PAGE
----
The proposal is not consistent with the current requirement on trusts to establish an appeals process, whereby headteachers can dispute an individual academies settlement, and Reform suggests that the Academies Financial Handbook should be amended to remove this requirement.
In order for the new funding arrangements to work, Reform recommends that it must be accompanied strong and effective commissioning and decommissioning of academy sponsors.
The commissioning of academies is currently undertaken by two separate bodies: the Education Funding Agency (EFA), which is an executive agency of the DfE responsible for funding schools, and the Schools Commissioner Group (SCG), which is part of the DfE responsible for matching schools to academy sponsors. Ofsted has a role in advising the EFA and SCG on the decommissioning of academies (through batched inspections), but is not formally involved in finding new sponsors or establishing new contracts.
Both the EFA and SCG have considerable power in deciding which trusts own which academies and the report warns that there is nothing in the commissioning structure to prevent unwarranted favouritism of some trusts over others.
Reform suggests that there should be one, independent body responsible for commissioning academies. It explains that this would require merging the financial accountability functions of the EFA with the oversight on standards of the SCG. Additionally, the report advises that responsibility for funding academies should not rest with the independent commissioner, but remain with an executive agency of the DfE.
The report claims that a benefit of having just one, independent commissioner is that academy chains’ finances and performance could be more easily considered in tandem.
Currently, the model funding agreement and articles of association for academy chains focus almost exclusively on governance and financial propriety, but the results of Reform’s survey suggest that a chain’s finances and educational performance are ‘intrinsically linked’.
Reform recommends a more holistic approach to commissioning, where funding agreements for academy sponsors include a section on pupil outcomes in addition to assurances on financial propriety. It suggests that every funding agreement should include an expectation of the chain’s educational performance, in addition to financial performance. This element of the sponsor agreement could relate to the DfE’s MAT performance tables. However, Reform also advises that there should be scope for the commissioner to develop bespoke funding agreements to encourage sponsors to take on schools that have both poor finances and pupil outcomes.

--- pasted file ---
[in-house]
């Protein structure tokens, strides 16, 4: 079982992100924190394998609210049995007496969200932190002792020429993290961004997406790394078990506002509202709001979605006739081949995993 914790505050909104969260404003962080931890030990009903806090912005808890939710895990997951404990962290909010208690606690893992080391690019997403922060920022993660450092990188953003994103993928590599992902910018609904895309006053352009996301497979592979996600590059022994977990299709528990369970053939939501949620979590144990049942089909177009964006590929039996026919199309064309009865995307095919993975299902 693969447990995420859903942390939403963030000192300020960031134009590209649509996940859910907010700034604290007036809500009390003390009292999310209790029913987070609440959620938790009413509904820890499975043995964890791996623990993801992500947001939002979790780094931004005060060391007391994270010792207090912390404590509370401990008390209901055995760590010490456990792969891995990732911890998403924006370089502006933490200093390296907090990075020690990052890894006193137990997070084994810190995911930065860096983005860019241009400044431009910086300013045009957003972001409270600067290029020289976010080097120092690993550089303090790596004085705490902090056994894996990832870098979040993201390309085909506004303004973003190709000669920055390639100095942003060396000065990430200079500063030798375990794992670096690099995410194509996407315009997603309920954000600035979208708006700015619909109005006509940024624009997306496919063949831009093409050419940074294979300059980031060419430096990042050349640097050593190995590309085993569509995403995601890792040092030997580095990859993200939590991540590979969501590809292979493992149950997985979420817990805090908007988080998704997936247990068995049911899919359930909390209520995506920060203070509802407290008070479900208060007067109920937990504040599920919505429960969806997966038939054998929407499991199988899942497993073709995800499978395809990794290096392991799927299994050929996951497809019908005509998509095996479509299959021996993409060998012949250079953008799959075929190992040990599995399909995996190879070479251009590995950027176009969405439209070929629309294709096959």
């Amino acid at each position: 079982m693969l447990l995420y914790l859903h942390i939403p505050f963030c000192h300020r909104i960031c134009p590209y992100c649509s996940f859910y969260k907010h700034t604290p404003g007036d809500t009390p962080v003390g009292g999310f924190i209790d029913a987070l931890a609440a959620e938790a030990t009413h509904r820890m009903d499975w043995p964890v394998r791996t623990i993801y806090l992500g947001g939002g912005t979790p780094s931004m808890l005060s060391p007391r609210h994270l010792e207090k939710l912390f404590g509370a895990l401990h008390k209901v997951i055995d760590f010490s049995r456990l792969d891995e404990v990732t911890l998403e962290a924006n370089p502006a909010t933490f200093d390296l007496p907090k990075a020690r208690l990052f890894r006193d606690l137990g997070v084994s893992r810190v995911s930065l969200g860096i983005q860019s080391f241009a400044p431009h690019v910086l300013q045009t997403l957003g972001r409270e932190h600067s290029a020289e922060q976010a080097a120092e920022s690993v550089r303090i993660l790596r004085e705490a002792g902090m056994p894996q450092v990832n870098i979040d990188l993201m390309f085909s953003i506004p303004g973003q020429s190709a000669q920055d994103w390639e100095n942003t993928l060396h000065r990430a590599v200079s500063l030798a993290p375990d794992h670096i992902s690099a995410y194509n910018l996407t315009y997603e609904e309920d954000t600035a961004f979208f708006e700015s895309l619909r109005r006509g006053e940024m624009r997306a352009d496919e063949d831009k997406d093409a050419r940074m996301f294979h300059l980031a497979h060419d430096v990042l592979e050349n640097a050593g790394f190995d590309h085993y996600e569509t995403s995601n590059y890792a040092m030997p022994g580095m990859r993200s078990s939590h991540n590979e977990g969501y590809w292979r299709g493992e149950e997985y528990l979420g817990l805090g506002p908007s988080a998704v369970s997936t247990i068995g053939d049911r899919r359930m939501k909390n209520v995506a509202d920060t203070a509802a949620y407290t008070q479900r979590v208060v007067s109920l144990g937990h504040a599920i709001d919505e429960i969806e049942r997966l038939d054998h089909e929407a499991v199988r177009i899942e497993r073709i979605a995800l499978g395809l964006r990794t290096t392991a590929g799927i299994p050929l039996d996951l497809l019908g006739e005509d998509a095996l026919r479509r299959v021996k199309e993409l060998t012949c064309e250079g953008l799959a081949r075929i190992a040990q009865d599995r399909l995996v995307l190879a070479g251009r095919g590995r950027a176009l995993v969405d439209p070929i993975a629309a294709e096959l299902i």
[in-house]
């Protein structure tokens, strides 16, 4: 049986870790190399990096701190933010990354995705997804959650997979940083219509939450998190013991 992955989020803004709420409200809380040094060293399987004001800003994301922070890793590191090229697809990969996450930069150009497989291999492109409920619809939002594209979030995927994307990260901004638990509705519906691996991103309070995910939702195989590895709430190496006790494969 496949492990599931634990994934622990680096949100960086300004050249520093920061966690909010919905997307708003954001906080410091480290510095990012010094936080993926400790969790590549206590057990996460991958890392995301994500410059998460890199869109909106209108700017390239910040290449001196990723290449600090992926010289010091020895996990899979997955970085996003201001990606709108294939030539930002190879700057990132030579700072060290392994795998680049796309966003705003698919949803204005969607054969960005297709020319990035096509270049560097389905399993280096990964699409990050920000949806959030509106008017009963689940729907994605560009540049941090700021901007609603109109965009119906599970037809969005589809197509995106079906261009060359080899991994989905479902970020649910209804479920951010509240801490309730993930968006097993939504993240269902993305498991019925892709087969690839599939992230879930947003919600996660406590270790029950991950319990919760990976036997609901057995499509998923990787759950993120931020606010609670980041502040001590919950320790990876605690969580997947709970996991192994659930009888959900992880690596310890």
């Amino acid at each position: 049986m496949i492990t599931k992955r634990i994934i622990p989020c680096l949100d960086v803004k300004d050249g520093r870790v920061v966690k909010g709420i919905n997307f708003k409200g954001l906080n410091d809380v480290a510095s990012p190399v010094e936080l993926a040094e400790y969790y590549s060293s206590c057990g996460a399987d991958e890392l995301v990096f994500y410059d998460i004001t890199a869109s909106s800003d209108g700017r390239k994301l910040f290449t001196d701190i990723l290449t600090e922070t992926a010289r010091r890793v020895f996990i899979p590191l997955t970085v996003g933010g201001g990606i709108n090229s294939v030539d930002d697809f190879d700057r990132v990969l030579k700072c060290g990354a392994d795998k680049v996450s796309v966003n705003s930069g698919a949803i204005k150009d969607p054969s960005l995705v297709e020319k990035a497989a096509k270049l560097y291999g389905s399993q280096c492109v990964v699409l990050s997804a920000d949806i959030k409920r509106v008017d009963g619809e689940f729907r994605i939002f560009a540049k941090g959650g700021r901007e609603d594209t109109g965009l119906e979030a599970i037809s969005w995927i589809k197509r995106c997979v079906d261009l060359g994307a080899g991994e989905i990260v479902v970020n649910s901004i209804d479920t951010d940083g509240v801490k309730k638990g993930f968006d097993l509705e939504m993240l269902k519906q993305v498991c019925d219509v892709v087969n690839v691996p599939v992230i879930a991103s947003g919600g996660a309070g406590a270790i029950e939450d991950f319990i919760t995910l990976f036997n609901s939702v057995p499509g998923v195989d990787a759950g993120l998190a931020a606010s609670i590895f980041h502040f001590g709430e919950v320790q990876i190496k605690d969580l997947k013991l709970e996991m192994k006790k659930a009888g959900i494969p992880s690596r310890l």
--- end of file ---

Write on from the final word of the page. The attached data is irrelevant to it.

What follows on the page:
As Reform notes, having one independent commissioning body, separate from the funding of academies, is not without precedent, as in Sweden the independent Swedish Schools Inspectorate (SSI) carries out all accountability functions for municipality schools and free schools, including financial compliance, school inspection and assessing the suitability of new free school sponsors, while funding for schools is separately allocated through the municipality.
Reform also believes that there are broader policy changes that could help open up the commissioning process to more schools and sponsors.
It suggests that more openly and regularly publishing lists of schools and sponsors could help improve initial school sponsor matching. One chief executive told Reform they felt their chain had been overlooked in the rebrokerage of a local school that would have matched the chain well and part of the problem was a lack of awareness that the rebrokerage was taking place, as there is not and up-to-date list of maintained schools looking for sponsors or ‘inadequate’ schools or academies requiring sponsors.
The report puts forward the idea of a real‑time online sponsor forum, which could go some way to solving this problem. As soon as the independent commissioning body approves a new academy sponsor, the sponsor’s information could be automatically uploaded onto an online platform. Similarly, as soon as school is deemed ‘inadequate’ and is eligible for rebrokerage, the school’s information could be uploaded to the platform, which would also give maintained schools considering academy conversion the option to voluntarily upload their information.
This online forum would then facilitate expressions of interest from sponsors to take over a school, which can then be assessed by the independent commissioning body on the basis of the needs of the pupils in the school and the capacity of the sponsor.
Reform says that it hopes making the commissioning process open and competitive in this was will ‘widen the pool of sponsors considered’, while also ensuring the commissioner has good reason to approve or dismiss the bid.
Academy chains unlocked ultimately looks to outline a series of plans that Reform believes will ‘rebalance the power’ between academies and chains. It believes putting the power ‘firmly in the chain’s hands’ is the route to ensuring the academy programme improves education for all.
It remains to be seen if the government will continue to pursue academisation to the extent put forward in the ‘Educational excellence everywhere’ white paper, as its has already backed down on the target for every school to become an academy and its focus has now shifted towards grammar schools.
However, given the sheer number of academies already operating within England, it is highly likely they will continue to play an integral part in the country’s education policy and, as Reform notes, these proposals are important ‘whether or not more, or all, schools become academies’.